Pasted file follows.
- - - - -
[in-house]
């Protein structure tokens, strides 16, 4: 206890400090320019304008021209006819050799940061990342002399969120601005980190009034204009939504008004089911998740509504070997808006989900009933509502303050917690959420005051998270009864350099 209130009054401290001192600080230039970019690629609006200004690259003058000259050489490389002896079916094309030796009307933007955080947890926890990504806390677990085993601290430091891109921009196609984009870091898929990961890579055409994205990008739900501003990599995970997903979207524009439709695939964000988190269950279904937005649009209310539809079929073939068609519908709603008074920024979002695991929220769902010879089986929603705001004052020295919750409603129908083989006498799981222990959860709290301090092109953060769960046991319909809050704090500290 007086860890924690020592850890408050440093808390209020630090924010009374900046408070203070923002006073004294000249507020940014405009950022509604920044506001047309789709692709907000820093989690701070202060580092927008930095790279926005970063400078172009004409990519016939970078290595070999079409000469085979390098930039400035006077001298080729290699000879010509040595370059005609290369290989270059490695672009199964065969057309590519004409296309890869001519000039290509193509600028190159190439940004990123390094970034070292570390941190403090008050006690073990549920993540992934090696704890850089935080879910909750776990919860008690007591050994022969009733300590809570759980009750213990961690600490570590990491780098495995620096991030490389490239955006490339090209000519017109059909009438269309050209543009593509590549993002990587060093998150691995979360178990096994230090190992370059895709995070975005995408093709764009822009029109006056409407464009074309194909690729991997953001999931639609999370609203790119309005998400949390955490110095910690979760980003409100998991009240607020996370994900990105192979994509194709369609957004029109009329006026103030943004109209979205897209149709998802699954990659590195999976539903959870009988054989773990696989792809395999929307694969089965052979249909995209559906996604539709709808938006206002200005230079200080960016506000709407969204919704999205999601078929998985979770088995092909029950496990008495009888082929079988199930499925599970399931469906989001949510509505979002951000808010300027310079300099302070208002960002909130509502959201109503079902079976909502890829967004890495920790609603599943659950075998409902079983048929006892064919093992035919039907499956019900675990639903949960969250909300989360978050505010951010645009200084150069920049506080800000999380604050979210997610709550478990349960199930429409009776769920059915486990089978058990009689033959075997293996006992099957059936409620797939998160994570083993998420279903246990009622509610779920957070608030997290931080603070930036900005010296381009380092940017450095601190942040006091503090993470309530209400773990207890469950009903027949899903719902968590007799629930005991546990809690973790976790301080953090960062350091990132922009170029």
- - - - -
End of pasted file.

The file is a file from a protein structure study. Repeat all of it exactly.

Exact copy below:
[in-house]
């Protein structure tokens, strides 16, 4: 206890400090320019304008021209006819050799940061990342002399969120601005980190009034204009939504008004089911998740509504070997808006989900009933509502303050917690959420005051998270009864350099 209130009054401290001192600080230039970019690629609006200004690259003058000259050489490389002896079916094309030796009307933007955080947890926890990504806390677990085993601290430091891109921009196609984009870091898929990961890579055409994205990008739900501003990599995970997903979207524009439709695939964000988190269950279904937005649009209310539809079929073939068609519908709603008074920024979002695991929220769902010879089986929603705001004052020295919750409603129908083989006498799981222990959860709290301090092109953060769960046991319909809050704090500290 007086860890924690020592850890408050440093808390209020630090924010009374900046408070203070923002006073004294000249507020940014405009950022509604920044506001047309789709692709907000820093989690701070202060580092927008930095790279926005970063400078172009004409990519016939970078290595070999079409000469085979390098930039400035006077001298080729290699000879010509040595370059005609290369290989270059490695672009199964065969057309590519004409296309890869001519000039290509193509600028190159190439940004990123390094970034070292570390941190403090008050006690073990549920993540992934090696704890850089935080879910909750776990919860008690007591050994022969009733300590809570759980009750213990961690600490570590990491780098495995620096991030490389490239955006490339090209000519017109059909009438269309050209543009593509590549993002990587060093998150691995979360178990096994230090190992370059895709995070975005995408093709764009822009029109006056409407464009074309194909690729991997953001999931639609999370609203790119309005998400949390955490110095910690979760980003409100998991009240607020996370994900990105192979994509194709369609957004029109009329006026103030943004109209979205897209149709998802699954990659590195999976539903959870009988054989773990696989792809395999929307694969089965052979249909995209559906996604539709709808938006206002200005230079200080960016506000709407969204919704999205999601078929998985979770088995092909029950496990008495009888082929079988199930499925599970399931469906989001949510509505979002951000808010300027310079300099302070208002960002909130509502959201109503079902079976909502890829967004890495920790609603599943659950075998409902079983048929006892064919093992035919039907499956019900675990639903949960969250909300989360978050505010951010645009200084150069920049506080800000999380604050979210997610709550478990349960199930429409009776769920059915486990089978058990009689033959075997293996006992099957059936409620797939998160994570083993998420279903246990009622509610779920957070608030997290931080603070930036900005010296381009380092940017450095601190942040006091503090993470309530209400773990207890469950009903027949899903719902968590007799629930005991546990809690973790976790301080953090960062350091990132922009170029």